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Articles from February 2017
It is worth looking at recent Shutterstock
statistics. In the conference call yesterday Shutterstock said they had over 190,000 contributors at the end of 2016. In 2016 Shutterstock paid out about $138.400,000 to contributors. If we divide the total number of images in the collection (116,200,000) into contributor royalties on average contributors received $1.19 per-image in the collection for the full year.
Recently, I was contacted by a Business School student who is developing an app that “will be used by internet publication firms, as well amateur and professional photographers.” He asked if I would provide some insight into the industry, specifically on topics such as photographer compensation, and the market share of "real photo’s" vs. stock photos. Here’s my response.
Back in February 2016 microstock.top
began using archive.org/web/ to search thousands of creator portfolio pages at www.shutterstock.com
and record the data. This is not hacking, fishing, use of an API or insider information. These pages are accessible to everyone.
has reported Q4 2016 revenue of $130.2 million and a total of $494.3 million in revenue for all of 2016. The full year revenue was up about 16% from $425.1 million in 2015. There were a total of 167.9 million downloads for the year up from 147.2 million in 2015. While revenue grew 16% the collection size grew 63% to 116.2 million up from 71.4 million at the end of 2015.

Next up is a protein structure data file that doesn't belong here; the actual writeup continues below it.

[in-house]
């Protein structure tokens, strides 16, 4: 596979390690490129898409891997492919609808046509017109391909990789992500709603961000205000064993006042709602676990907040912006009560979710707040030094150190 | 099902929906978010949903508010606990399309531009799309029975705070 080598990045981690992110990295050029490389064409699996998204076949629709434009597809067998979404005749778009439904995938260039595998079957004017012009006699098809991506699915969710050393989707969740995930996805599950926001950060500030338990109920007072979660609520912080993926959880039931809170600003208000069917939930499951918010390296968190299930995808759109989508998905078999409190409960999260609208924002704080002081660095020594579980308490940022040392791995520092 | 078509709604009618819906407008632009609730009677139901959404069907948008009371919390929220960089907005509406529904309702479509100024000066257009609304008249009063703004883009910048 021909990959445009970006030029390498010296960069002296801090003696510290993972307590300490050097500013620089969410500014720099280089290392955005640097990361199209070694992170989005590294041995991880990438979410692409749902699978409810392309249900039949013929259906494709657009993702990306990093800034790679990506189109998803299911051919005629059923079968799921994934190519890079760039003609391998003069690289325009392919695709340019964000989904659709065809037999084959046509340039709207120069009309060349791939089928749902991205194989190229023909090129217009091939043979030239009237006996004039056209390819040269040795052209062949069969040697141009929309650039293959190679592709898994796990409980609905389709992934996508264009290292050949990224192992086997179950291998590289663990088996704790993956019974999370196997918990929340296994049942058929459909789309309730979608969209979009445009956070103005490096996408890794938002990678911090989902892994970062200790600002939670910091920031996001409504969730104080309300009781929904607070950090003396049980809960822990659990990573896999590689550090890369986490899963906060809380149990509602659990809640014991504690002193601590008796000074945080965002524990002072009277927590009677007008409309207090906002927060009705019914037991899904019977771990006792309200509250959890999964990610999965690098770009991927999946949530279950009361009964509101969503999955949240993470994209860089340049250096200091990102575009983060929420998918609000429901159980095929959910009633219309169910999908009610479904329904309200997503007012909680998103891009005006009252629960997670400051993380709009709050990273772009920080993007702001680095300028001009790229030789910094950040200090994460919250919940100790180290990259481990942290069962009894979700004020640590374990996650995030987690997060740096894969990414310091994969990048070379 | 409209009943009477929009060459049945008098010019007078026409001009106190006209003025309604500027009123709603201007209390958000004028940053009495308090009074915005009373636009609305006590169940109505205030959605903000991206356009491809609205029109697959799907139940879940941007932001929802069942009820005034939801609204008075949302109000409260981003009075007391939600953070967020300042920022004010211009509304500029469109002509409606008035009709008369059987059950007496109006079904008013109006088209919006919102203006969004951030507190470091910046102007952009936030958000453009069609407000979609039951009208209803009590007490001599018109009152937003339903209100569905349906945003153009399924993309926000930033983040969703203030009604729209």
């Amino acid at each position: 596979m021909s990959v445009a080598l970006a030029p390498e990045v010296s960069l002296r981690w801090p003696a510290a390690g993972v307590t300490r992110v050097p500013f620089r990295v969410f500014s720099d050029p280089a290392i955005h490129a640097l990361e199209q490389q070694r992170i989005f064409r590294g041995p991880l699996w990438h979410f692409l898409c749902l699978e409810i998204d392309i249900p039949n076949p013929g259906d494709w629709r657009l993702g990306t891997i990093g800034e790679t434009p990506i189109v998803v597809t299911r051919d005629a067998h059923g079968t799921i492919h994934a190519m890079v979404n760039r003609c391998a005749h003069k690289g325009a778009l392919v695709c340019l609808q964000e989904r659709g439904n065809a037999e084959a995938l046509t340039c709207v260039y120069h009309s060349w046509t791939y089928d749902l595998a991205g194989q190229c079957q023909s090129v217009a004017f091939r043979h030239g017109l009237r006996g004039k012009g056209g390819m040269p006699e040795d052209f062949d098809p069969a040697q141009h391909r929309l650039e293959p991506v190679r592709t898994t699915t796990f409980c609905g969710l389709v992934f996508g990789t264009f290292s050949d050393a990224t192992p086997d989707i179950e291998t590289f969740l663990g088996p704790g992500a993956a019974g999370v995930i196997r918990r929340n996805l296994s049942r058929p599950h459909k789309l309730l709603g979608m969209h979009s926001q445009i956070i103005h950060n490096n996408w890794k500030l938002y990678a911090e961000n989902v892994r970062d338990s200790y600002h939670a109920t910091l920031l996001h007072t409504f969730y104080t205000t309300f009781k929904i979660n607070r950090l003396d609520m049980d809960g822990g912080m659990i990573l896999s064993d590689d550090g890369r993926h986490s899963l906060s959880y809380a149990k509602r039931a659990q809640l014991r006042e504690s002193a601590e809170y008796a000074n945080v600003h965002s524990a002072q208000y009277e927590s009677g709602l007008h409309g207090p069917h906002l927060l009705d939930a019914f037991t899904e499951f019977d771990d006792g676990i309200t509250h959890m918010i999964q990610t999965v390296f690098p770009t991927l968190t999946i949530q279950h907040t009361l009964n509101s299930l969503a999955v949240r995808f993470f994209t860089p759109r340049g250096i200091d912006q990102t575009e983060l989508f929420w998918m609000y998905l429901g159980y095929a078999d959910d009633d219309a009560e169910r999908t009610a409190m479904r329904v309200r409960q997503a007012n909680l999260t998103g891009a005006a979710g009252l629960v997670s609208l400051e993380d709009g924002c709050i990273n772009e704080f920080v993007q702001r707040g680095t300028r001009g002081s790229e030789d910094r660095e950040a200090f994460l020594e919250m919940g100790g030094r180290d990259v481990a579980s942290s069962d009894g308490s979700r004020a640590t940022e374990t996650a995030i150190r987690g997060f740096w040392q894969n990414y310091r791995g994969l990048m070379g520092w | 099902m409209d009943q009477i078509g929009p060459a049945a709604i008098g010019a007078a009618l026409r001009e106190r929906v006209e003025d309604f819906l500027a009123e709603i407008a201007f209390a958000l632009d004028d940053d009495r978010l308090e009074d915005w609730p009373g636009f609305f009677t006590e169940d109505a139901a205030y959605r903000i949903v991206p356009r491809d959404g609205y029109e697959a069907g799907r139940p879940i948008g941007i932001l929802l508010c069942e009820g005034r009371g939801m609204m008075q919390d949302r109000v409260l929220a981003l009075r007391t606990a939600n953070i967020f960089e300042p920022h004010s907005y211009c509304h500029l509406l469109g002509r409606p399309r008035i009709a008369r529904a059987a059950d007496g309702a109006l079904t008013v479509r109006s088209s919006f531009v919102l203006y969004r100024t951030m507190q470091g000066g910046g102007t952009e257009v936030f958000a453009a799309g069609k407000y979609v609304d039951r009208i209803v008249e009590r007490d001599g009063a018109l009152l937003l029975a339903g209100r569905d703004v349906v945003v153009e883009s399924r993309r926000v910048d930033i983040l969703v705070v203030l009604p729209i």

An editorial photographer in London pointed out to me today that he has to notify Shutterstock when his pictures are used in order to get paid. Evidently Shutterstock doesn’t know that it is standard practice of many publications in the UK not to notify the agency
when they use an image. Instead, they wait for the agency or the photographer to call them or send them an invoice.
(IC), a leading photo and video agency on the Chinese Mainland, Hong Kong and Taiwan, has signed a three-year exclusive agreement with the Chinese Super League (CSL), the country's most prestigious football league.
Back in November
iStock contributors were told that “Due to the complexity of the work required (in the iStock Royalties and Unification Project) we are pushing back most of the changes by about a month.” Given the new system for calculating subscription royalties that was being introduced, January statement would not be available until February 20th
and royalties would be paid on February 25th. February 20th has passed. Still no statements.
A top 2017 priority for the major image distributors should be to reverse existing pricing trends and find a way to begin to increase usage fees to some extent. Usage fees have been steadily declining for a number of years. The industry must find a way to turn the corner.
Is there a future for editorial photographers in France? France used to be one of the most vibrant markets in the world for editorial photography. That seems to be rapidly dying, not because of a lack of French publications (See chart
) that want to use editorial pictures. Some just don’t want to pay for the images they use.
I was recently asked if I had any statistics on the number of unique RM/RF images available for commercial licensing. Last September Justin Brinson said he had more than 500,000,000 unique RM and traditional RF images (no microstock) on his PicturEngine
platform. These images were provided by 64 different agencies and a number of individual photographers.
One things that surprised me about the research I did for the Alamy Measures
article was the small number of sales that were recorded.
I Made A Mistake
. In last week’s story on Alamy Image Manager